Travel Topic: Iceland and Reykjavík

icelandWhen I started this blog almost two years ago, an early set of posts were about travel. Since summertime is the natural vacation time, that is, well, natural. It might be against all principles of “audience collection” for blogging, which seems to be first and foremost about sticking to a topic and keep writing about that same topic incessantly. Unfortunately for me, I can’t quite stick to that principle. So here are some observations on Iceland in the Summer of 2009.

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Cadence SystemC Checkpointing

gears1I while ago I wrote a blog post on checkpointing in virtual platforms, and what it is good for. Checkpointing has been a fairly rare feature in virtual platform tools for some reason, but it seems to be picking up some implementations. In particular, I recently noticed that Cadence added it to their simulator solutions a while ago (2007 according to their blog posts). There are a two blog posts  by George Frazier of Cadence (“saving boot time” and “advanced usage“) that offer some insight into what is going on.

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Cavium Octeon II: Short Notes

octeon-iiAbout two months ago, Cavium Networks launched their second generation of Octeon chips, the Octeon II. The most obvious difference to the previous generation (Octeon, Octeon Plus) is a new MIPS64 core with much better support for hypervisors and virtualization. There are some other interesting aspects to this chip, though.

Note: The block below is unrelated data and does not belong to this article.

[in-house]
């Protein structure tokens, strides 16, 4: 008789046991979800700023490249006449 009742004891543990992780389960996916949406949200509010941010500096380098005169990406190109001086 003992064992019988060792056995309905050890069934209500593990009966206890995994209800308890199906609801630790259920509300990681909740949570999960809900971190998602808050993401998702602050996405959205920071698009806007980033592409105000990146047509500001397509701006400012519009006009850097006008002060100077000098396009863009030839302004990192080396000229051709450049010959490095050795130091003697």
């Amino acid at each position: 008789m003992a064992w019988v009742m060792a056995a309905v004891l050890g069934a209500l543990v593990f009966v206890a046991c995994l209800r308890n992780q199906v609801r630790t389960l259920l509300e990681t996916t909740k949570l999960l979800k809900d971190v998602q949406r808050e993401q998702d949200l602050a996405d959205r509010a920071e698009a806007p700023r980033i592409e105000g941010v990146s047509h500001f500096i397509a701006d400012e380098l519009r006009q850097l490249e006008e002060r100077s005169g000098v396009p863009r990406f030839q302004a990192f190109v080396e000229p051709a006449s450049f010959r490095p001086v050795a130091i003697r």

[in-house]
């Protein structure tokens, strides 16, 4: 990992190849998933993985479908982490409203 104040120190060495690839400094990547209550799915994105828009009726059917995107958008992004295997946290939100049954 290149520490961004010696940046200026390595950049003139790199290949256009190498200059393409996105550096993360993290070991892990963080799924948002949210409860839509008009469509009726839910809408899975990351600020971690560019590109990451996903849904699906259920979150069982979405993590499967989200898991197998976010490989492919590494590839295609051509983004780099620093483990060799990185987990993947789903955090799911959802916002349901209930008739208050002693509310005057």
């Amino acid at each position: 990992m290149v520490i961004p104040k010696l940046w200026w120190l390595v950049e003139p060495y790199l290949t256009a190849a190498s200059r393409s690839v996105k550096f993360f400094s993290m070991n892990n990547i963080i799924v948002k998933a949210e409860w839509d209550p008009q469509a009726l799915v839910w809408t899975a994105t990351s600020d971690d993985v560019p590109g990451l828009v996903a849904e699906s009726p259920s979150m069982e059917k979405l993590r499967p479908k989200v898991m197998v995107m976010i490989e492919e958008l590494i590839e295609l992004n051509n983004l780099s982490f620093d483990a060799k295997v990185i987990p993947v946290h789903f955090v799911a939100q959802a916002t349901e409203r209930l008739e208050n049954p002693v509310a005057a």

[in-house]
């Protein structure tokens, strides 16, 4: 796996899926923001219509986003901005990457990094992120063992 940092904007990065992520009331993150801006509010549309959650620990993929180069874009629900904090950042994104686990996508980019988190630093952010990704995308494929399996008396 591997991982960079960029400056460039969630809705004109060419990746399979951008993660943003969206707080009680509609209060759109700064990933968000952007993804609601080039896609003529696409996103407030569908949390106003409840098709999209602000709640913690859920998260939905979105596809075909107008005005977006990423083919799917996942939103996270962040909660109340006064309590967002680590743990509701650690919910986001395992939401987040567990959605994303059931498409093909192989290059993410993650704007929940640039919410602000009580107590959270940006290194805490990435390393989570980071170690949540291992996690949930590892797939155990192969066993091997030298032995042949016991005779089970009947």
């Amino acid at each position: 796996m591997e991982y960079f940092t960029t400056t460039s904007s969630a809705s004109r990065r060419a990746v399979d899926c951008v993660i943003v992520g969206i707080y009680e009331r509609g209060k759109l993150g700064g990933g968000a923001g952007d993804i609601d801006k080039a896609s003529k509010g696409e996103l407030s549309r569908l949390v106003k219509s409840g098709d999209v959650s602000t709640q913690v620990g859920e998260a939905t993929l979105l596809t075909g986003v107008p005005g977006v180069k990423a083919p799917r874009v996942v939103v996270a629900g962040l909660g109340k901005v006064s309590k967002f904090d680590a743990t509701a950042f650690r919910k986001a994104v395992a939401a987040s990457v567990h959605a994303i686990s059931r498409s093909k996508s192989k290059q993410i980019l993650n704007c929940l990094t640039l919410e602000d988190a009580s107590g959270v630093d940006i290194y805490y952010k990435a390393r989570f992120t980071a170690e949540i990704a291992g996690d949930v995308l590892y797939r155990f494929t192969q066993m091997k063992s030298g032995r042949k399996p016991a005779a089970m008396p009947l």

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The Hardware-Software Interface is where the Action Is

pn4_quad-gigaswift-utp-adapterWhen I started out doing computer science “for real” way back, the emphasis and a lot of the fun was in the basics of algorithms, optimizing code, getting complex trees and sorts and hashes right an efficient. It was very much about computing defined as processor and memory (with maybe a bit of disk or printing or user interface accessed at a very high level, and providing the data for the interesting stuff). However, as time has gone on, I have come to feel that this is almost too clean, too easy to abstract… and gone back to where I started in my first home computer, programming close to the metal.

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